Interview with Françoise Soulié-Fogelman

Interview with Françoise Soulié-Fogelman, scientific advisor to Hub France IA and co-chair of the GPAI Innovation and Commercialization working group.

“Experts often face the same problems, but come up with different solutions”

What is the mission of your working group?

The mission of the Innovation and Commercialization Working Group is to investigate and recommend practical tools and methods that will enable private actors and research organisations to stimulate international collaboration in AI-related R&D and innovation. We are also committed to transforming research results into products and processes, and transferring these practical outcomes to industry in the hope that they will market them, particularly to SMEs. Our working group contains 35 experts and 12 observers from 20 countries, which gives it a very real strength, since experts often face the same problems, but contribute a range of different opinions and solutions on how to deal with them. Which makes for a much richer discussion!

Which projects have you been working on this year?

In 2021, our working group has focused on two projects: ‘Broad Adoption of AI by SMEs’ and ‘Protecting AI innovation and Intellectual Property (IP)’. The basic idea underlying the first project is that SMEs can gain a genuine advantage by using AI if only they can overcome the barriers to adopting this technology. The central aim of the project is to show SMEs with no prior understanding of AI how they can use this technology as a tool for improving their business. The innovation protection project is about helping startups that are creating AI products and/or services, and SMEs that are already using artificial intelligence, but which have limited in-house legal resources, to understand the key aspects of innovation protection as it applies to artificial intelligence.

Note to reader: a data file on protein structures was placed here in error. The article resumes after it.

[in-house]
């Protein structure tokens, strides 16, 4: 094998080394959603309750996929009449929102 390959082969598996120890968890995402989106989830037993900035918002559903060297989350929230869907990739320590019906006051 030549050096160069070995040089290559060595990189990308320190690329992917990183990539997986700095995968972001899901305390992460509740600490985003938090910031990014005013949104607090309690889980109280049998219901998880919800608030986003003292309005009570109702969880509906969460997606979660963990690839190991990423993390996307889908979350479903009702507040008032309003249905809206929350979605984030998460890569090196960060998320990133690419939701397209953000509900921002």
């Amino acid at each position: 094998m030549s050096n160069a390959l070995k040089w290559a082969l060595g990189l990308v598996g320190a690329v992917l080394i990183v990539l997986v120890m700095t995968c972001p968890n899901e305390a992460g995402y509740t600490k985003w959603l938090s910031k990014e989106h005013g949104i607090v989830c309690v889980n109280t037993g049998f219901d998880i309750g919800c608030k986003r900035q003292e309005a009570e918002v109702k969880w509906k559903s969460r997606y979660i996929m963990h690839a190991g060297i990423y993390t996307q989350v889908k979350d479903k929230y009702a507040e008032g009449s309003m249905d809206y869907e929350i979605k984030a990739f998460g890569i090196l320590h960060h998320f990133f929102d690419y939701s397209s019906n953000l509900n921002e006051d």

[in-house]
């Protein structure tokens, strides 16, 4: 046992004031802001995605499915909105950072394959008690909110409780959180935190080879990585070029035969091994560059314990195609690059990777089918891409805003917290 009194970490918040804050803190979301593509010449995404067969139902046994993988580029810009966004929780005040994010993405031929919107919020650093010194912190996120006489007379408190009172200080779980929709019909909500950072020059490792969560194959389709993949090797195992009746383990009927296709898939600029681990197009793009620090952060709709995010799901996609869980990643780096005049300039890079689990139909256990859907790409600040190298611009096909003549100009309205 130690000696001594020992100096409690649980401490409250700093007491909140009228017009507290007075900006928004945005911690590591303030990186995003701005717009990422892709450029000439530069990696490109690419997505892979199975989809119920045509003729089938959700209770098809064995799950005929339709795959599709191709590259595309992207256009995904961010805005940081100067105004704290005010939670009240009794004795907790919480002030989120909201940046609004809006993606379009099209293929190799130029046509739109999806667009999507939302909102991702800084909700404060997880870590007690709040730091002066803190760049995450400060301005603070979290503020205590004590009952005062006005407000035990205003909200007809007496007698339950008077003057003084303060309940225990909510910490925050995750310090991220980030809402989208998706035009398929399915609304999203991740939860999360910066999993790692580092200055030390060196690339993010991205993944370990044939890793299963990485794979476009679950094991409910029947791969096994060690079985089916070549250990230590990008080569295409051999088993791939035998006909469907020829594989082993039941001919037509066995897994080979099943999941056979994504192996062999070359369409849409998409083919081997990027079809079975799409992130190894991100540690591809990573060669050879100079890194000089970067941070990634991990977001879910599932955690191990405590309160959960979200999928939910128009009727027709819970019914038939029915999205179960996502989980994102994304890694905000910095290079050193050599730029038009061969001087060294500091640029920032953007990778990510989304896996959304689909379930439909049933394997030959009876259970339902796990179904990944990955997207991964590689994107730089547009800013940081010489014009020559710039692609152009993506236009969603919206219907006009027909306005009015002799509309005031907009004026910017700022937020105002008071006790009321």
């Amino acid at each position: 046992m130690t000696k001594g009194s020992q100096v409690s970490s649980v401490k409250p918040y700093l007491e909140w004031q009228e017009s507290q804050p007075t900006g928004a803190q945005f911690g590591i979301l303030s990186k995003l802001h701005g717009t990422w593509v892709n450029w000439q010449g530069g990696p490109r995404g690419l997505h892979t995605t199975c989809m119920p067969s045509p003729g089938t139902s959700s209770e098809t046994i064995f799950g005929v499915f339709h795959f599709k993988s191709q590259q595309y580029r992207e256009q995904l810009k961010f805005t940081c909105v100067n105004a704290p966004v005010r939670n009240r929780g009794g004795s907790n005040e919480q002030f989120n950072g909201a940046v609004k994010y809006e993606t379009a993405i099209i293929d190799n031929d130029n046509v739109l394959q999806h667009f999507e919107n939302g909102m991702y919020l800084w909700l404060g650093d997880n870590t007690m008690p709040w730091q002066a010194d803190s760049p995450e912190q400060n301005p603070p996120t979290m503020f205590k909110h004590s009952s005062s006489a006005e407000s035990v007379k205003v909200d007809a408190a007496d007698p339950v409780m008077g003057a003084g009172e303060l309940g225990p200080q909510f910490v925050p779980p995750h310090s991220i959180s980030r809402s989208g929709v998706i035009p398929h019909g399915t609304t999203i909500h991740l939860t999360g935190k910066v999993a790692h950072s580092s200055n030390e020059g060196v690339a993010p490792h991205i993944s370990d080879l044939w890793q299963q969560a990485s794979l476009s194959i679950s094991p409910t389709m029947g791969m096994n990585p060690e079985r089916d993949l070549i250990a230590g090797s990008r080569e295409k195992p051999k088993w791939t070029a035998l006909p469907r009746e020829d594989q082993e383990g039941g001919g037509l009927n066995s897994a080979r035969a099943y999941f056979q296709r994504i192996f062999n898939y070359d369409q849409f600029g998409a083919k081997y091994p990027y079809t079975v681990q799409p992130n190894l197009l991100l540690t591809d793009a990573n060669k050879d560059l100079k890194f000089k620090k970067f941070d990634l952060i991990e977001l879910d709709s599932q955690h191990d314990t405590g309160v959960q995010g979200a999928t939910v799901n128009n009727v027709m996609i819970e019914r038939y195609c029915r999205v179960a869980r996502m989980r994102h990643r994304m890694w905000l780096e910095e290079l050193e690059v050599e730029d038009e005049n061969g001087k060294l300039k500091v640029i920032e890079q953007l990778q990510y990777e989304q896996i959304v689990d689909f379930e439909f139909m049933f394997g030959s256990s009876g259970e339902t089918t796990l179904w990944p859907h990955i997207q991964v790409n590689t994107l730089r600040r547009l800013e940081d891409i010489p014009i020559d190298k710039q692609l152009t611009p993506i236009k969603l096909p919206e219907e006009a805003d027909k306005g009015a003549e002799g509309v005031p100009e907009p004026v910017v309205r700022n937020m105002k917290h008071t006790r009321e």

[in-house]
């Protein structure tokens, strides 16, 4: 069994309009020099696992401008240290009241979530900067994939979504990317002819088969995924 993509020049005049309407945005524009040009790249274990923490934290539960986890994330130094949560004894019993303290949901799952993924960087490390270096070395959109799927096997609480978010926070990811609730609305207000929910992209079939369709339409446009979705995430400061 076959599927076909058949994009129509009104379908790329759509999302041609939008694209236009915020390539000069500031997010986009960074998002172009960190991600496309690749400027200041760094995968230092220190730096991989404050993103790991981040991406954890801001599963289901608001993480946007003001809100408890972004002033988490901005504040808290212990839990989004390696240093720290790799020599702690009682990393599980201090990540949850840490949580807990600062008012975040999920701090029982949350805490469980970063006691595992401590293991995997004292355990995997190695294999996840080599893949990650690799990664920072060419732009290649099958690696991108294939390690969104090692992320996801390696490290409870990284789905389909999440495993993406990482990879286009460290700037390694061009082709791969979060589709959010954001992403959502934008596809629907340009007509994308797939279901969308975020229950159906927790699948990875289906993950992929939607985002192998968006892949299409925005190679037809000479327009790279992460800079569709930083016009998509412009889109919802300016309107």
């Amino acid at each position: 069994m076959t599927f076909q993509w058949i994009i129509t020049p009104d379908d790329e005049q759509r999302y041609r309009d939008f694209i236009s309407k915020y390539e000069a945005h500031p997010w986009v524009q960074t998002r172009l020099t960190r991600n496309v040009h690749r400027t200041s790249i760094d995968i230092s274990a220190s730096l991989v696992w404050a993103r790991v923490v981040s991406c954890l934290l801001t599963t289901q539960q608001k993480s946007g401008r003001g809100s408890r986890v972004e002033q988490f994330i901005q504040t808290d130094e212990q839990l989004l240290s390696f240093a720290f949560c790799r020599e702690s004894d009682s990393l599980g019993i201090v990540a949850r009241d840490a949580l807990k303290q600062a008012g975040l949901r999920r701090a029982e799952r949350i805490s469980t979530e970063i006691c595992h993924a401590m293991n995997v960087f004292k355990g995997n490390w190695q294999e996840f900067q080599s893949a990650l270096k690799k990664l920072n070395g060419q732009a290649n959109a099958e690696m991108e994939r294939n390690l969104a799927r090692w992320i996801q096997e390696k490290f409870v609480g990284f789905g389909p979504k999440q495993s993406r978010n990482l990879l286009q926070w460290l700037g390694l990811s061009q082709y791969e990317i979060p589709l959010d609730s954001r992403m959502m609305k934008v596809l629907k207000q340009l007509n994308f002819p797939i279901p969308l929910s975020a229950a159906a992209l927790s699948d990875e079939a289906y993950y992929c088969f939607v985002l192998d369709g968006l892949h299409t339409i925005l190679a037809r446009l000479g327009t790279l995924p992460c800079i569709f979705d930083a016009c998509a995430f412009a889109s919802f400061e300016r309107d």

So what are the major strands of this second project?

Unlike large corporations, startups working in AI do not have the resources to surround themselves with dedicated legal teams experienced in artificial intelligence. So with input from a number of observers, we’ve put together a user guide we call the IP Primer to give them all the basic legal information based on current practice in a number of different jurisdictions. To test whether the content of this guide meets expectations, we sent copies to seven selected AI startups around the world, accompanied by a questionnaire to gather their feedback. The revised first edition of the IP Primer will reflect the feedback we received from these businesses, which was generally very positive. Next year, we will begin work on drafting IP Expert, a more detailed guide that will address the challenges of protecting AI-driven innovation.

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